21. The apparatus of claim 1 wherein the optical fiber is mounted upon the shelf formation of the second substrate material.
22. An apparatus comprising:
a mounting plate, the mounting plate comprising a first material;
a first substrate mounted on the mounting plate, the first substrate comprising a second material; an semiconductor laser mounted on the first substrate, the semiconductor laser having a light emitting side;
a second substrate mounted on the mounting plate substantially in contact with the first substrate, the second substrate material including a shelf formation above the mounting plate, the second substrate comprising a third material; and
an optical fiber mounted on the second substrate, the optical fiber being adjacent to and aligned with the light emitting side the laser.
23. The apparatus of claim 22, wherein the first material comprises at least one of a CuW alloy, a CuMo alloy, and pure Mo.
24. The apparatus of claim 22, wherein the first material comprises a thermal conductivity value:
the thermal conductivity value being at least 160 W/m2K/m; and
the thermal conductivity value being no more than 185 W/m2K/m.
25. The apparatus of claim 22, wherein the first material comprises a coefficient of thermal expansion (CTE) value, and the CTE being linear and measured at 20 C.:
the CTE value being at least 6.1 μm/m C.; and
the CTE value being no more than 7.36 μm/m C.
26. The apparatus of claim 22, wherein the first material comprises a thermal conductivity value:
the thermal conductivity value being at least 140 W/m2K/m; and
the thermal conductivity value being no more than 175 W/m2K/m.
27. The apparatus of claim 22, wherein the first material comprises a CTE value, and the CTE value being linear and measured at 20 C.:
the CTE value being at least 6.5 μm/m C./; and
the CTE value being no more than 7.2 μm/m C.
28. The apparatus of claim 22, wherein the first material comprises a thermal conductivity value of 138 W/m2K/m.
29. The apparatus of claim 22, wherein the first material comprises a CTE value of 5.35 μm/m C., and the CTE value being linear and measured at 20 C.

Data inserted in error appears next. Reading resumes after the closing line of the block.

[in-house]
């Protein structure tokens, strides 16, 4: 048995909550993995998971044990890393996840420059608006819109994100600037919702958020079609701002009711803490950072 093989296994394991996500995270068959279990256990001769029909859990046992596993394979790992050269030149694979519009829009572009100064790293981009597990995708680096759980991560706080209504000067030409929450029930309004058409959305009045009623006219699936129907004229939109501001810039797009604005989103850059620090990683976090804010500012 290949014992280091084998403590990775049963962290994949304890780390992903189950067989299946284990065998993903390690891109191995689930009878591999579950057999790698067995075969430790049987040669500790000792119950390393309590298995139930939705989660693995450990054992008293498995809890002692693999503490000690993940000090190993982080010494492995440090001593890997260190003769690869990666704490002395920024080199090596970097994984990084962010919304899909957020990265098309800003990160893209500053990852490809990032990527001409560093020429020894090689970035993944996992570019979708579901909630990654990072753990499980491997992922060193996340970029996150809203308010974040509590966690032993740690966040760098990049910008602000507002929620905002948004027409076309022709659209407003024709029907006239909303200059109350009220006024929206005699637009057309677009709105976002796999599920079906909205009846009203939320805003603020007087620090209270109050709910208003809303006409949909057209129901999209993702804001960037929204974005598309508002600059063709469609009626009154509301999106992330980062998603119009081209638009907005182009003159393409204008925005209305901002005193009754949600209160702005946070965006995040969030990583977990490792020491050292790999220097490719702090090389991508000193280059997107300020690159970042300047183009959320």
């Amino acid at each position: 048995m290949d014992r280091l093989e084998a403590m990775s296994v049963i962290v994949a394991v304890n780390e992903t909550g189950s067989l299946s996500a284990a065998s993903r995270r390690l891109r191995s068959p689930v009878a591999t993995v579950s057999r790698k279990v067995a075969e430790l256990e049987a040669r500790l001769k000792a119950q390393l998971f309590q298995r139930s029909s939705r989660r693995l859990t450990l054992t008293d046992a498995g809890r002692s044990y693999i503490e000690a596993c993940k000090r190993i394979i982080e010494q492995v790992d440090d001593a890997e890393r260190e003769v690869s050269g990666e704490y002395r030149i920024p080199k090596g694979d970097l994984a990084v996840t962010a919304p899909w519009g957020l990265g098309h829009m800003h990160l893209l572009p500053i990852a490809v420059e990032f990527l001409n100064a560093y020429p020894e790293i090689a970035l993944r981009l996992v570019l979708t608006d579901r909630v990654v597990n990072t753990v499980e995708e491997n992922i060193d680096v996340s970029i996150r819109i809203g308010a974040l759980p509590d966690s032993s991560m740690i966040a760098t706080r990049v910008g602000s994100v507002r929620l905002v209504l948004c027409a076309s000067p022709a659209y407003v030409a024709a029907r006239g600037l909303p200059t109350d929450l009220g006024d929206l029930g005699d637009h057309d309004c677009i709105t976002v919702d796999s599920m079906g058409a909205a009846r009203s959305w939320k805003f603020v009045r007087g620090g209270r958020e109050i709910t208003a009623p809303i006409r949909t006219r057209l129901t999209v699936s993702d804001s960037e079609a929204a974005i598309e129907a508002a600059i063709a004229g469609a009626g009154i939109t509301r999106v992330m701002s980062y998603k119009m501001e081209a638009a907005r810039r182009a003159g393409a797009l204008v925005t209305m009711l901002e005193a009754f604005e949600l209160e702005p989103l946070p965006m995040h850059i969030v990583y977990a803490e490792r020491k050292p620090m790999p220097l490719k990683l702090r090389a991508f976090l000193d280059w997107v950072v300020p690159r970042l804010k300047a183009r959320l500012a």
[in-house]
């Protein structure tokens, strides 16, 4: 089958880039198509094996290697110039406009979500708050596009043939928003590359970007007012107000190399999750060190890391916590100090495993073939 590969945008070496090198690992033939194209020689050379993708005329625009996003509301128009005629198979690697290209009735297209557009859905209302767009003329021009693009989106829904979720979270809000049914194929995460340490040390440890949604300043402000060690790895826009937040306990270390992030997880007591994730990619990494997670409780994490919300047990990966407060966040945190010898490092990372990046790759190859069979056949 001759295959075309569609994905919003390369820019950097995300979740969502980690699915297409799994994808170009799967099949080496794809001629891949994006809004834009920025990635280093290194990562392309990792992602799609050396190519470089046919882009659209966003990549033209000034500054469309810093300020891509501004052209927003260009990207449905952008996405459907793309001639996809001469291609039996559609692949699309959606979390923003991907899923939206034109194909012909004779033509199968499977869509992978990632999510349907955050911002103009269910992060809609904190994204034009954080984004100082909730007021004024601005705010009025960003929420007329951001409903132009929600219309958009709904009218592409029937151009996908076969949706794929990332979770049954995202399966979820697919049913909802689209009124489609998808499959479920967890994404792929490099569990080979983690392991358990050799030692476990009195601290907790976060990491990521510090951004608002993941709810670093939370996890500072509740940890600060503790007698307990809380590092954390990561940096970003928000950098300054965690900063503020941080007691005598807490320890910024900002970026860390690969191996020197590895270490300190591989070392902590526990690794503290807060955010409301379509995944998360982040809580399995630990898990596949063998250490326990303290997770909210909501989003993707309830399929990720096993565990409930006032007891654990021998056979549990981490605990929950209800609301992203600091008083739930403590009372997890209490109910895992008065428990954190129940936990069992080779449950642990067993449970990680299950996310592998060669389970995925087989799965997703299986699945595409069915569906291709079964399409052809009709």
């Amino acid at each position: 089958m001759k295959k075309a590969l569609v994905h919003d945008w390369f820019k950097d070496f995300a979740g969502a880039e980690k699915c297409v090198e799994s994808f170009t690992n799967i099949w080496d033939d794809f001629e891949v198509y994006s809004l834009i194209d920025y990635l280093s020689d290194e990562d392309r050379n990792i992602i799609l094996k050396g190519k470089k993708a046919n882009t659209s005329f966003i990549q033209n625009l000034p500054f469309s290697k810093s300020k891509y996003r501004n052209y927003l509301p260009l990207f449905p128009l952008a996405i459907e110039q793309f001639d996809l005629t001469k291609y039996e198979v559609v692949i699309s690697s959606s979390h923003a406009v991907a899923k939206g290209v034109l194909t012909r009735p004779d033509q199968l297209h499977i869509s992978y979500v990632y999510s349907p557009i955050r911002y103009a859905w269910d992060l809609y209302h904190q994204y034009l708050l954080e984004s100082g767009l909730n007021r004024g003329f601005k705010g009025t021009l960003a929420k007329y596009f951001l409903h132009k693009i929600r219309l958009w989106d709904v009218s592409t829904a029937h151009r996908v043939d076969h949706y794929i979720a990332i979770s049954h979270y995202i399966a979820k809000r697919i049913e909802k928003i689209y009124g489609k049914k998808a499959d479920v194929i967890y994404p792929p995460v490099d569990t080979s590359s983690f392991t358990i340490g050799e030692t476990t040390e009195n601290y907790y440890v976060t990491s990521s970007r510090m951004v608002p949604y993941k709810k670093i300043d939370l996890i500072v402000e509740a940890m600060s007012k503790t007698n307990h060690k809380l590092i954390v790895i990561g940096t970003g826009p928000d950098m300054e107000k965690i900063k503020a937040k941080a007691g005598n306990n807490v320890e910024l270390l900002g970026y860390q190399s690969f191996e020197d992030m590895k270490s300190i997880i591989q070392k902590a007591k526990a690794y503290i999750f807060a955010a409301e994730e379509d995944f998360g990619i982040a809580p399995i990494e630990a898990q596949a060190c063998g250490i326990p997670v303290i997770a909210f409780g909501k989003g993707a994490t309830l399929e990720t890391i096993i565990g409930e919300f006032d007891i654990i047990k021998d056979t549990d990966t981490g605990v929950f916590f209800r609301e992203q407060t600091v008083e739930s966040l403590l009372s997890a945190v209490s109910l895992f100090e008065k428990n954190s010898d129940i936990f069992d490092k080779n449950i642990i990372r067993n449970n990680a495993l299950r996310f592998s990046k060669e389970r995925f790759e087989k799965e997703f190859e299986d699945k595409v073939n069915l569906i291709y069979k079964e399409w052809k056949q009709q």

30. The apparatus of claim 22, wherein the second material comprises at least one of an AIN and BeO.
31. The apparatus of claim 22, wherein the second material comprises a thermal conductivity value:
the thermal conductivity value being at least 90 W/m2K/m; and
the thermal conductivity value being no more than 170 W/m2K/m.
32. The apparatus of claim 22, wherein the second material comprises a CTE value, and the CTE value being linear and measured at 20 C.:
the CTE value being at least 4.2 μm/m C.; and
the CTE value being no more than 4.3 μm/m C.
33. The apparatus of claim 22, wherein the second material comprises a thermal conductivity value of 248 Wm2K/m.
34. The apparatus of claim 22, wherein the second material comprises a CTE value of 6.4 μm/m C., and the CTE being linear and measured at 20 C.
35. The apparatus of claim 22, wherein the third material is an aluminum oxide.
36. The apparatus of claim 22, wherein the third material comprises a thermal conductivity value of no more than 28 W/m2K/m.
37. The apparatus of claim 22, wherein the third material comprises a CTE value of no more than 7.4 μm/m C., and the CTE being linear and measured at 250 C.
38. The apparatus of claim 22 wherein the apparatus is an optical networking module.
39. The apparatus of claim 22 Wherein the optical fiber is mounted upon the shelf formation of the second substrate material.
40. An apparatus, comprising:
a mounting plate, the mounting plate comprising a first material;
a first substrate mounted on the mounting plate, the first substrate comprising a second material;
a laser device mounted on the first substrate, the laser device having a light emitting side;
a second substrate mounted on the mounting plate, the second substrate material including a shelf formation above the mounting plate, the second substrate comprising a third material; and
an optical fiber mounted on the second substrate, the optical fiber being aligned with the light emitting side of the laser device.
41. The apparatus of claim 40, wherein said laser device comprises a semiconductor laser.
42. The apparatus of claim 40, wherein said second substrate is substantially in contact with said first substrate.
43. The apparatus of claim 40, wherein said first and second substrates are separated by a predetermined distance.
44. The apparatus of claim 40, wherein said first material comprises a conductor of heat.
45. The apparatus of claim 40, wherein the first, second and third materials are complementary in thermal characteristic to facilitate maintenance of the alignment between the optical fiber and the light emitting side of the laser device.
46. The apparatus of claim 40, wherein said second material comprises a conductor of heat.
47. The apparatus of claim 40, wherein said optical fiber is mounted on said shelf.
48. The apparatus of claim 40, wherein said optical fiber is mounted adjacent to said light emitting side of said laser device.
Description
FIELD OF INVENTION

The invention relates to the field of optical components. More specifically, the invention relates to maintaining alignment of a laser diode with an optical fiber.

BACKGROUND OF THE INVENTION